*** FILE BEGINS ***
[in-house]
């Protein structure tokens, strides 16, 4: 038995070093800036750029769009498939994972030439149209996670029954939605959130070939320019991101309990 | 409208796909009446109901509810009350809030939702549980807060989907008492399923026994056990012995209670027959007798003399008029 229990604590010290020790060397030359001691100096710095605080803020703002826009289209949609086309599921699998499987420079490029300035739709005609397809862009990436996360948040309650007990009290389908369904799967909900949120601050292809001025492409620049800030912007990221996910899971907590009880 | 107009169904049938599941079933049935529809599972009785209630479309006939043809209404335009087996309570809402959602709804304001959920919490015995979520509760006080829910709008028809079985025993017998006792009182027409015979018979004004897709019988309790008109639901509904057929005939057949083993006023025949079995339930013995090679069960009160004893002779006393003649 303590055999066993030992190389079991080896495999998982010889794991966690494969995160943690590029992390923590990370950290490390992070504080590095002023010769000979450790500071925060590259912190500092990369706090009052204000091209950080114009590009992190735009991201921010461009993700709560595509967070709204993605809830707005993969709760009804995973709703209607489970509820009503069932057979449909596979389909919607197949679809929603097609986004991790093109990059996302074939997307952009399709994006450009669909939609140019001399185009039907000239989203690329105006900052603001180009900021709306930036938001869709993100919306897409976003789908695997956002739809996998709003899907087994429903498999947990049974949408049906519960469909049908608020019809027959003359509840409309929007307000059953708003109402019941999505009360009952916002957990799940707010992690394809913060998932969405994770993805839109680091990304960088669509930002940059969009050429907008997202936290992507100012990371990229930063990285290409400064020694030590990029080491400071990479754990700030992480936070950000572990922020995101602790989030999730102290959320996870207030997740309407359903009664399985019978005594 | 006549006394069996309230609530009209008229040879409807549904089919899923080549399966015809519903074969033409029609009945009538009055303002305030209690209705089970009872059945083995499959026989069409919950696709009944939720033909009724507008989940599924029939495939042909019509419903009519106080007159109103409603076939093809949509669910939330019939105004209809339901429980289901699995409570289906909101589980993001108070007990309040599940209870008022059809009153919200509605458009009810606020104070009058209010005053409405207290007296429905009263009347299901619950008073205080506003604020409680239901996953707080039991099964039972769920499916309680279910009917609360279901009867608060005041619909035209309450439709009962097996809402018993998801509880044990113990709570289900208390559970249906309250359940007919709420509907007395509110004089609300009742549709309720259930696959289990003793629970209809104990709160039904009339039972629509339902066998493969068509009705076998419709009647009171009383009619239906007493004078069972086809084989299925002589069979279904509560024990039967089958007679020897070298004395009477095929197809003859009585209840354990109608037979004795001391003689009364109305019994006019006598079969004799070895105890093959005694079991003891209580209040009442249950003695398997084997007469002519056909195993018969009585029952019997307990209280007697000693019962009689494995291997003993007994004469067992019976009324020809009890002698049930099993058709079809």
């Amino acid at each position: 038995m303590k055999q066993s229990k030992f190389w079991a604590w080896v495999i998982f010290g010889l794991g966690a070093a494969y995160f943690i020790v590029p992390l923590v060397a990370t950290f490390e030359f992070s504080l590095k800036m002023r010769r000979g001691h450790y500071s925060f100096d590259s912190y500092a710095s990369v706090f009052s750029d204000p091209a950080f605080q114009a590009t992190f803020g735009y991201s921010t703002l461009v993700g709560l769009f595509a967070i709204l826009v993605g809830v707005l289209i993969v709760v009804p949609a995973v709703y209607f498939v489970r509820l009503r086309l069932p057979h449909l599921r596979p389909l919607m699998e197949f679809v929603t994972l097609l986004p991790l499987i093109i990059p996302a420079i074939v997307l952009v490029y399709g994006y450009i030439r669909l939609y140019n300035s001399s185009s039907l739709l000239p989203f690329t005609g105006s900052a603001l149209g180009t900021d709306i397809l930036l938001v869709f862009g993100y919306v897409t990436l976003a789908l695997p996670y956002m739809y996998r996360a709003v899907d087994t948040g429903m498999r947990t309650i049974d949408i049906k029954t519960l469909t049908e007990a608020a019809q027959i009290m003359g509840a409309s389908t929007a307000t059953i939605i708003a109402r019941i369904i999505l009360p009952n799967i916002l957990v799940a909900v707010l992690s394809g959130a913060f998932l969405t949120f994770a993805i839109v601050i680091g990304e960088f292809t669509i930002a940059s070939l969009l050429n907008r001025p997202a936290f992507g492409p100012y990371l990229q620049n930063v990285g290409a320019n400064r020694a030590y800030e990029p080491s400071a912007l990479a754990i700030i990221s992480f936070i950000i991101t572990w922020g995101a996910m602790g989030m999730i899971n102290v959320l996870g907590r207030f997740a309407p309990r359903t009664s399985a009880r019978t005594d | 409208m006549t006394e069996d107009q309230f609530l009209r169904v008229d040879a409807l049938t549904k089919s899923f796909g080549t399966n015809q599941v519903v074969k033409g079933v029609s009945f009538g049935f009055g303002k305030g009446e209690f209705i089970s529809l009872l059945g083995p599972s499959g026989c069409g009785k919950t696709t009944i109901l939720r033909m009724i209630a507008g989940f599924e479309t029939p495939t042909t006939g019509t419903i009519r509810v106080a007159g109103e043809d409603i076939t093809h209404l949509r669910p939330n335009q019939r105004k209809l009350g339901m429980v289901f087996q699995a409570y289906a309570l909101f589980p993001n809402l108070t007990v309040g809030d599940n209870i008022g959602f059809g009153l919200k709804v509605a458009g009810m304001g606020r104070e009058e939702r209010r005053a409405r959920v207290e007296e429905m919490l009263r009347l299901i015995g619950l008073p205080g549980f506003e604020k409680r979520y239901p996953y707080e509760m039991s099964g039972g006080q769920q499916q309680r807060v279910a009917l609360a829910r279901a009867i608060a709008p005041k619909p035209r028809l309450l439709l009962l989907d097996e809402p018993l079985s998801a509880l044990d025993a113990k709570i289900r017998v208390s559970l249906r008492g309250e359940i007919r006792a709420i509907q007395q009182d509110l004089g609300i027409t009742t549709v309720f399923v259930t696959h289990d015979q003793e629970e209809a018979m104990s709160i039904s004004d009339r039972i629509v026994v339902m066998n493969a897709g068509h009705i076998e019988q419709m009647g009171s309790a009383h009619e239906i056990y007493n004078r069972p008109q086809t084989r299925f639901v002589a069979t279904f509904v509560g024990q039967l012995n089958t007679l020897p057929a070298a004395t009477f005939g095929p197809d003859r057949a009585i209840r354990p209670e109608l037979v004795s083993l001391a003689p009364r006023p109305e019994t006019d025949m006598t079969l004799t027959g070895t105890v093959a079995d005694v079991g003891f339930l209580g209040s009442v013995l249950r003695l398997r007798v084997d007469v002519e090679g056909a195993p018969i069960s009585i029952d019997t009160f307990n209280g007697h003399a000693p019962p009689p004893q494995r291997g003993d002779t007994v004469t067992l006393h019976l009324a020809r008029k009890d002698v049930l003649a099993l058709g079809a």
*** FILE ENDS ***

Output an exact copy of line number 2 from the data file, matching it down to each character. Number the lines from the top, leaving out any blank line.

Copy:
């Protein structure tokens, strides 16, 4: 038995070093800036750029769009498939994972030439149209996670029954939605959130070939320019991101309990 | 409208796909009446109901509810009350809030939702549980807060989907008492399923026994056990012995209670027959007798003399008029 229990604590010290020790060397030359001691100096710095605080803020703002826009289209949609086309599921699998499987420079490029300035739709005609397809862009990436996360948040309650007990009290389908369904799967909900949120601050292809001025492409620049800030912007990221996910899971907590009880 | 107009169904049938599941079933049935529809599972009785209630479309006939043809209404335009087996309570809402959602709804304001959920919490015995979520509760006080829910709008028809079985025993017998006792009182027409015979018979004004897709019988309790008109639901509904057929005939057949083993006023025949079995339930013995090679069960009160004893002779006393003649 303590055999066993030992190389079991080896495999998982010889794991966690494969995160943690590029992390923590990370950290490390992070504080590095002023010769000979450790500071925060590259912190500092990369706090009052204000091209950080114009590009992190735009991201921010461009993700709560595509967070709204993605809830707005993969709760009804995973709703209607489970509820009503069932057979449909596979389909919607197949679809929603097609986004991790093109990059996302074939997307952009399709994006450009669909939609140019001399185009039907000239989203690329105006900052603001180009900021709306930036938001869709993100919306897409976003789908695997956002739809996998709003899907087994429903498999947990049974949408049906519960469909049908608020019809027959003359509840409309929007307000059953708003109402019941999505009360009952916002957990799940707010992690394809913060998932969405994770993805839109680091990304960088669509930002940059969009050429907008997202936290992507100012990371990229930063990285290409400064020694030590990029080491400071990479754990700030992480936070950000572990922020995101602790989030999730102290959320996870207030997740309407359903009664399985019978005594 | 006549006394069996309230609530009209008229040879409807549904089919899923080549399966015809519903074969033409029609009945009538009055303002305030209690209705089970009872059945083995499959026989069409919950696709009944939720033909009724507008989940599924029939495939042909019509419903009519106080007159109103409603076939093809949509669910939330019939105004209809339901429980289901699995409570289906909101589980993001108070007990309040599940209870008022059809009153919200509605458009009810606020104070009058209010005053409405207290007296429905009263009347299901619950008073205080506003604020409680239901996953707080039991099964039972769920499916309680279910009917609360279901009867608060005041619909035209309450439709009962097996809402018993998801509880044990113990709570289900208390559970249906309250359940007919709420509907007395509110004089609300009742549709309720259930696959289990003793629970209809104990709160039904009339039972629509339902066998493969068509009705076998419709009647009171009383009619239906007493004078069972086809084989299925002589069979279904509560024990039967089958007679020897070298004395009477095929197809003859009585209840354990109608037979004795001391003689009364109305019994006019006598079969004799070895105890093959005694079991003891209580209040009442249950003695398997084997007469002519056909195993018969009585029952019997307990209280007697000693019962009689494995291997003993007994004469067992019976009324020809009890002698049930099993058709079809």